Why was it decided to use a new record type of CAA instead of using TXT?
Using TXT to convey policies has been something that have been in use for a long time, for example “v=spf1 +mx -all”.
Same with SMTP-STS.
The main problem of introducing new record types is that DNS providers & web hosts need to implement support for these, both in their DNS servers and/or their web interfaces.
Using TXT for this, example: “v=caa1; f=128; t=issue; d=letsencrypt.org;”, gives the same advantages, but also the advantage that any DNS operator supporting TXT, will also support the new policy.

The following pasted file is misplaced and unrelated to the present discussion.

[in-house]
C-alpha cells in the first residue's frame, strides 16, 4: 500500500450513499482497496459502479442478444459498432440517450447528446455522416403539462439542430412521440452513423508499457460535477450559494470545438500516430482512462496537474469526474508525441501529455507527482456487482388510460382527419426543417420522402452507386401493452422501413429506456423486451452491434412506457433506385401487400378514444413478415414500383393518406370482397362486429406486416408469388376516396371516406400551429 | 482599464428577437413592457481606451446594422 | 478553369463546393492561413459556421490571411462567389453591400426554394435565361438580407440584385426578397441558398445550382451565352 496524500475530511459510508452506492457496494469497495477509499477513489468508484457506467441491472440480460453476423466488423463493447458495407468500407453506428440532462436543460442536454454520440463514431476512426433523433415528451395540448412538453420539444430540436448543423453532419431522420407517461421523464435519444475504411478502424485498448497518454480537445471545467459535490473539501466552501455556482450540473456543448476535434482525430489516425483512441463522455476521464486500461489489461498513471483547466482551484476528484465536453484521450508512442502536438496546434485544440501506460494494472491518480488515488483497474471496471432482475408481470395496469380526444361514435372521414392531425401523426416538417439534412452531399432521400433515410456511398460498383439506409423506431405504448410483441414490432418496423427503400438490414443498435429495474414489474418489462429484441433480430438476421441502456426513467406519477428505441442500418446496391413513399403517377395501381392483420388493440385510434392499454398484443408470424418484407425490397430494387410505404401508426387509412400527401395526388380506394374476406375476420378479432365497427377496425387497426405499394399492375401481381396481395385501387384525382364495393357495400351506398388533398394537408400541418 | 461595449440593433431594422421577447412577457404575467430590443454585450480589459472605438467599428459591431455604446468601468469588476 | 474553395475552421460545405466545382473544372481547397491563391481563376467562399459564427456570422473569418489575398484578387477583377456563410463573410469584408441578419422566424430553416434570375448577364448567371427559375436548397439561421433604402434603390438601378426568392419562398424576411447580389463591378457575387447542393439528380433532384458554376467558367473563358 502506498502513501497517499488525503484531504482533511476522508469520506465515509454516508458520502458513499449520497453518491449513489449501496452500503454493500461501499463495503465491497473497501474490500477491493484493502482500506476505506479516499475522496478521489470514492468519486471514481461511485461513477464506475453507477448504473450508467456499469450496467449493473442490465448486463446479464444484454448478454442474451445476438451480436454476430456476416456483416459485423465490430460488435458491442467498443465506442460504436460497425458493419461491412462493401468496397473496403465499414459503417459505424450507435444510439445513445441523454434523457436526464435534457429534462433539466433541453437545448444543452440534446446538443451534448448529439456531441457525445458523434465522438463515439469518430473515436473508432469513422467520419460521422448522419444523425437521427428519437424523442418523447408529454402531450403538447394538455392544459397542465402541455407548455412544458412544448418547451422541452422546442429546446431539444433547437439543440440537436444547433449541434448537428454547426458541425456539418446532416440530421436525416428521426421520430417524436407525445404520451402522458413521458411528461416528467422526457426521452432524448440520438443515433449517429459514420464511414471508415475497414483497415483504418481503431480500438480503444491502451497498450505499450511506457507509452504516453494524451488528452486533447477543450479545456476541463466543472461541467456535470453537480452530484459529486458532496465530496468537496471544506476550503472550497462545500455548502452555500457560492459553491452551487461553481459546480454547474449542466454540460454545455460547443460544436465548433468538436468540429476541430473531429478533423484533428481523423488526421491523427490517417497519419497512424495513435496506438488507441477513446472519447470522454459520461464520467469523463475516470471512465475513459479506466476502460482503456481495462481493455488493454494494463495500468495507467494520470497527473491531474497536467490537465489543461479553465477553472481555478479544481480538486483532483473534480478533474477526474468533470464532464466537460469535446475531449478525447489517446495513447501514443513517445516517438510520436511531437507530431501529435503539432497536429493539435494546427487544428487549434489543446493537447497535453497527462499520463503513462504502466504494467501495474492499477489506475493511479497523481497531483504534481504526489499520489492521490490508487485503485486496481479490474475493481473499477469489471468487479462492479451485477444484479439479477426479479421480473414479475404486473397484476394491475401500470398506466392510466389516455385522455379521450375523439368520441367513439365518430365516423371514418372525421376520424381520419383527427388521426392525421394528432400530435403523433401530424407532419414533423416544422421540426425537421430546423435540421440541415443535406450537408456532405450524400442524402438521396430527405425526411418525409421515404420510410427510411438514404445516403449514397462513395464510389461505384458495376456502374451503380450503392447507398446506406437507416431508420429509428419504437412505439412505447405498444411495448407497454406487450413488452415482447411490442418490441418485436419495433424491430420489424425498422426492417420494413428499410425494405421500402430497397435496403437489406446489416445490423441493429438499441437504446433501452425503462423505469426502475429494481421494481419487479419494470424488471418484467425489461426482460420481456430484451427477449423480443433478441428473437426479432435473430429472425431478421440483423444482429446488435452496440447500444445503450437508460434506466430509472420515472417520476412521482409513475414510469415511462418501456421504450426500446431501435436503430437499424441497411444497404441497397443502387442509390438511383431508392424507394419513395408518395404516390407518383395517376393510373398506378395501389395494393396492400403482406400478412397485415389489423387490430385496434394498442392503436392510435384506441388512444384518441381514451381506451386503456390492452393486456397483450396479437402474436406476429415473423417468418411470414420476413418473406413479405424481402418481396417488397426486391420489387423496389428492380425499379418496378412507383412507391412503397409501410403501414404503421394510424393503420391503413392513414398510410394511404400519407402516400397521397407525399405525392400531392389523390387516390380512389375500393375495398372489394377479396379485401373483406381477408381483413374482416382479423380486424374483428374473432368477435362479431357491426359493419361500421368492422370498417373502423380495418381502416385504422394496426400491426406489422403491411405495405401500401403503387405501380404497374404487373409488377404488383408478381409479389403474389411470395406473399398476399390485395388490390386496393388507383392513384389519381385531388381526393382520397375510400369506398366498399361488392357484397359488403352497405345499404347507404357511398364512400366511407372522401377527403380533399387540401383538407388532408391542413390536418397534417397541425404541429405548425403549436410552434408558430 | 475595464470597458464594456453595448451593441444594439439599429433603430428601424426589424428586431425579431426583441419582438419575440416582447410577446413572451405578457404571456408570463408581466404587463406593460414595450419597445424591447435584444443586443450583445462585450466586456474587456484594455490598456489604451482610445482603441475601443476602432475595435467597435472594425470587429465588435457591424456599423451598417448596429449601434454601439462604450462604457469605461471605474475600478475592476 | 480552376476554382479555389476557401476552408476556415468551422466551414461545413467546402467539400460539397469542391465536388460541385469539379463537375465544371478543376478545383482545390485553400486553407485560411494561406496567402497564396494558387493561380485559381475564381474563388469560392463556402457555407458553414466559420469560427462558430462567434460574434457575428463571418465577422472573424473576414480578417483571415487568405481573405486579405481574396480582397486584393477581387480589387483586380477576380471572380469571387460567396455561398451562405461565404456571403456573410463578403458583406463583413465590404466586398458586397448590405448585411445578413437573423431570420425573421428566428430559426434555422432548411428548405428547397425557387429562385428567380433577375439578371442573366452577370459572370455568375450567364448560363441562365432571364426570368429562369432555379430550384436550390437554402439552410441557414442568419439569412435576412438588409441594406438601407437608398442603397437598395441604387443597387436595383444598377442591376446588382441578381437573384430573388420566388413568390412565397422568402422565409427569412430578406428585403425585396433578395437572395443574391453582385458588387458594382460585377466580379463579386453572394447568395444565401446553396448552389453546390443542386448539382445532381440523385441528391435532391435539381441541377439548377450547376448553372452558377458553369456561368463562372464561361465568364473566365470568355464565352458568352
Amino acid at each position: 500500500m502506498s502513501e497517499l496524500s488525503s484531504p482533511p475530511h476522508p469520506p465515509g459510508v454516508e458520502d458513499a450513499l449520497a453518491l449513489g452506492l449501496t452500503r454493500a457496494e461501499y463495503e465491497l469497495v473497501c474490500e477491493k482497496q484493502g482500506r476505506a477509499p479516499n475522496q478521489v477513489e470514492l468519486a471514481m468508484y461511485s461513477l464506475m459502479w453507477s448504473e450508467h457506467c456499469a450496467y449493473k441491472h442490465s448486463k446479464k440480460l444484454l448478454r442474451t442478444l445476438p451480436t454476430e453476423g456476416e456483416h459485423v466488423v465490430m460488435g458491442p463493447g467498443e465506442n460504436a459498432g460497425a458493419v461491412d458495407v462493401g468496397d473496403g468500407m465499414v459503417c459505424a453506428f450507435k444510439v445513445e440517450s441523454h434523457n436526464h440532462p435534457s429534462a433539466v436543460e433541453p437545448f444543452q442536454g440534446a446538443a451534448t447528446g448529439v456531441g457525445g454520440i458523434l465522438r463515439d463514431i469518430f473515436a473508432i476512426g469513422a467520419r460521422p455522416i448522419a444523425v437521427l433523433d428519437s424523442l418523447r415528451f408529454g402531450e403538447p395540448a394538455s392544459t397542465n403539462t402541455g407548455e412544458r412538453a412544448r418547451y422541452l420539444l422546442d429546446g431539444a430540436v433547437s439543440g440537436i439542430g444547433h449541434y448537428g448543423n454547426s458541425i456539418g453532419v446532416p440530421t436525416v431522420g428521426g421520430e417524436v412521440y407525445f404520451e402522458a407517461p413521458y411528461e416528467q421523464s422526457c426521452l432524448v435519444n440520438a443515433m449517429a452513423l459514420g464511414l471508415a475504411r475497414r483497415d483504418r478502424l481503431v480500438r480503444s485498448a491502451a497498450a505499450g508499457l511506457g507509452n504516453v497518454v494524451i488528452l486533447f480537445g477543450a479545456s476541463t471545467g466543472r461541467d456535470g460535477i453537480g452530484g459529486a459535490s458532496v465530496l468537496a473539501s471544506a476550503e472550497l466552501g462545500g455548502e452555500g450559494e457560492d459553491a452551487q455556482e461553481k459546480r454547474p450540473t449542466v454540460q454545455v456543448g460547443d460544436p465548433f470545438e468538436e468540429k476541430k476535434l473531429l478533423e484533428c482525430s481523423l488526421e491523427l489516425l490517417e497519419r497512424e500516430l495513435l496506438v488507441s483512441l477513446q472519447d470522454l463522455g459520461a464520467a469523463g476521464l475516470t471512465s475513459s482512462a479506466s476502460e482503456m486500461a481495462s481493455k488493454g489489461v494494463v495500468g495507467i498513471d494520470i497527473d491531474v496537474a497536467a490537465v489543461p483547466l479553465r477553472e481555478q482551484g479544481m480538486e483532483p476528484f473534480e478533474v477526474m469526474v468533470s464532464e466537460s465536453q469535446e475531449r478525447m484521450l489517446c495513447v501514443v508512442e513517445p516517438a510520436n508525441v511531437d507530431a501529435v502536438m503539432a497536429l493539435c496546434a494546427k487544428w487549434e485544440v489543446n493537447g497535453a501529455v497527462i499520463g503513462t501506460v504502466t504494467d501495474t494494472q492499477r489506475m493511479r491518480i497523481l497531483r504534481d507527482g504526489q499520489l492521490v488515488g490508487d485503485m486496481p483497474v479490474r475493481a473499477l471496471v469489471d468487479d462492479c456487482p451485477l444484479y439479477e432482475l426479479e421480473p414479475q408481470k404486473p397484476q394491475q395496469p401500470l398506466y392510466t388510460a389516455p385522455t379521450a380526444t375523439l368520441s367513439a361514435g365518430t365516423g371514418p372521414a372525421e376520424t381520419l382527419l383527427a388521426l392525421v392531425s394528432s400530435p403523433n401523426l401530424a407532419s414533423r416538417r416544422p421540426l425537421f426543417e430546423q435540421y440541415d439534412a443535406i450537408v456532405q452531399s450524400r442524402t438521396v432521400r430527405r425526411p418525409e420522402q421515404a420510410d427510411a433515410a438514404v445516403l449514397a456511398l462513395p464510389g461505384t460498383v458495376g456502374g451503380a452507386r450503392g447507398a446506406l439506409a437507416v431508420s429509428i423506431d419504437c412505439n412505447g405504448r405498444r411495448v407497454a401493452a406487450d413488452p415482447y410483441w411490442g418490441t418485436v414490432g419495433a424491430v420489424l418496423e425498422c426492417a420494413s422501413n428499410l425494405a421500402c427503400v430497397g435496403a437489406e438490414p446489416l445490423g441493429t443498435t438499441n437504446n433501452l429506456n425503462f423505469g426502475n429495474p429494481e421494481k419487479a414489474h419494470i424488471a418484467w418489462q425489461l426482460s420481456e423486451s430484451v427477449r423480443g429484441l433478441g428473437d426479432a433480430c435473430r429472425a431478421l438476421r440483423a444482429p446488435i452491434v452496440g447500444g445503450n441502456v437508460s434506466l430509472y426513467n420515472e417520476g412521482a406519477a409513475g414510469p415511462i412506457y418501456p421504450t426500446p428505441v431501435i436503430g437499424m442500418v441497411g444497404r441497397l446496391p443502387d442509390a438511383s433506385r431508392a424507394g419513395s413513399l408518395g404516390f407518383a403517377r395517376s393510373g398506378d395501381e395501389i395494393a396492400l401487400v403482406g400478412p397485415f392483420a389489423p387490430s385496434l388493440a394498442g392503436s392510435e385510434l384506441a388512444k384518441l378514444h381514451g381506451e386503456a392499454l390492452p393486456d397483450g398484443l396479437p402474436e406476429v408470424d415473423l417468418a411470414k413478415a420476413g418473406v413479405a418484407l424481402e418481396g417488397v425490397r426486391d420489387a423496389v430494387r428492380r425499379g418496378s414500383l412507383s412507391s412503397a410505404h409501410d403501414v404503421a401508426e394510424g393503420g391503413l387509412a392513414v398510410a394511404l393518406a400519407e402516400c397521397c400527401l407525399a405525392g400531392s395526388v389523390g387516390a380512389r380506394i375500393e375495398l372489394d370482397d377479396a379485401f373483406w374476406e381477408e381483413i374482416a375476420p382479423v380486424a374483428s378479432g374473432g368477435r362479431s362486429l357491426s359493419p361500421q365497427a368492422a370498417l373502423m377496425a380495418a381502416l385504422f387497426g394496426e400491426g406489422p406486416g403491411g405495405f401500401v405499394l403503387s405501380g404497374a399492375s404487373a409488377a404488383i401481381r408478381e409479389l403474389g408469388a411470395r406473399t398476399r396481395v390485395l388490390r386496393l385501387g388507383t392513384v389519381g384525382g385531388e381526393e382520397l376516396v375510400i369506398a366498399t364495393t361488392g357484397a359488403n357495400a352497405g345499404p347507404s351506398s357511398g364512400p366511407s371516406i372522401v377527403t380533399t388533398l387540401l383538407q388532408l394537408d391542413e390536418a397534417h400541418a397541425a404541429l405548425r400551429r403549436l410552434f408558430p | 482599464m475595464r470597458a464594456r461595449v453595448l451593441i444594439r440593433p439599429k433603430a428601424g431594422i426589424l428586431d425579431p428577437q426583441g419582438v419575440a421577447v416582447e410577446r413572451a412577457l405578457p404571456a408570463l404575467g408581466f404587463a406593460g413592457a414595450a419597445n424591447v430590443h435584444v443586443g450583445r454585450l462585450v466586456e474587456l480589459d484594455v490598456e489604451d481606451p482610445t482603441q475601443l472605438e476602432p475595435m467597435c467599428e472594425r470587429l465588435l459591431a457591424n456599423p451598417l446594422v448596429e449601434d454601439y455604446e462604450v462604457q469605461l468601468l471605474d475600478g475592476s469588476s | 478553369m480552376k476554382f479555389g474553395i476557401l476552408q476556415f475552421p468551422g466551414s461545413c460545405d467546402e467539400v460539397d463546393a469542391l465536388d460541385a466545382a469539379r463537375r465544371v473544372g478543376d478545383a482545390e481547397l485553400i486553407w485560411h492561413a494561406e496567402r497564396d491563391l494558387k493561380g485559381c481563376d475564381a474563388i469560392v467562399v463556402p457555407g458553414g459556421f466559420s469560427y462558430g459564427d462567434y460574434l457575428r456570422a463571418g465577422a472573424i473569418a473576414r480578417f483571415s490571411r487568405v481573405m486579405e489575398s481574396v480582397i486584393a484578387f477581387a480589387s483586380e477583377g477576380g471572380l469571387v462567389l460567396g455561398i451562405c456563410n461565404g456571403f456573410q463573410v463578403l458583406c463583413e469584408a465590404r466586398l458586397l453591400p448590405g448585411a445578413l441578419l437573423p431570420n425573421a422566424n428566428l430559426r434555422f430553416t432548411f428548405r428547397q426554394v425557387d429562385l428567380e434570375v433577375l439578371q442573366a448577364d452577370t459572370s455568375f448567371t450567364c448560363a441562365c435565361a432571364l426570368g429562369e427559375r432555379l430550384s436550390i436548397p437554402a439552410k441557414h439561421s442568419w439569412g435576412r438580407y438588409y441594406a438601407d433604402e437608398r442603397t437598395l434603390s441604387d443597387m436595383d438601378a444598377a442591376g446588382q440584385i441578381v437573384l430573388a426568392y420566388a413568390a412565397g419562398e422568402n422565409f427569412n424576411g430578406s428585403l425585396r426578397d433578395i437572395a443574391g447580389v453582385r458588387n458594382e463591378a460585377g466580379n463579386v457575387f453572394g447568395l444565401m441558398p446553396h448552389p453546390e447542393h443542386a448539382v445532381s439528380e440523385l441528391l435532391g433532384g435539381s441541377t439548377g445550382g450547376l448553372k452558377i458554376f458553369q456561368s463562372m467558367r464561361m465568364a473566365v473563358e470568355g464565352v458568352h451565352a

the record type 99 (SPF) was depreciated for this very reason.
You’d need to ask the IETF on that one if you’re looking for a definitive answer. It comes from this RFC: https://tools.ietf.org/html/rfc6844
I don’t have anything worth hazarding as a guess, but I do support the notion of not overloading the same record type with more standards.
It’s worth noting that if a provider follows existing specifications even before CAA, the introduction of CAA shouldn’t break anything. My understanding is that unknown record types should always have returned a NOERROR instead, which is not a failure condition for issuance. Plus, this has been a standard for 4 years now. It’s not like providers didn’t have time to implement this.
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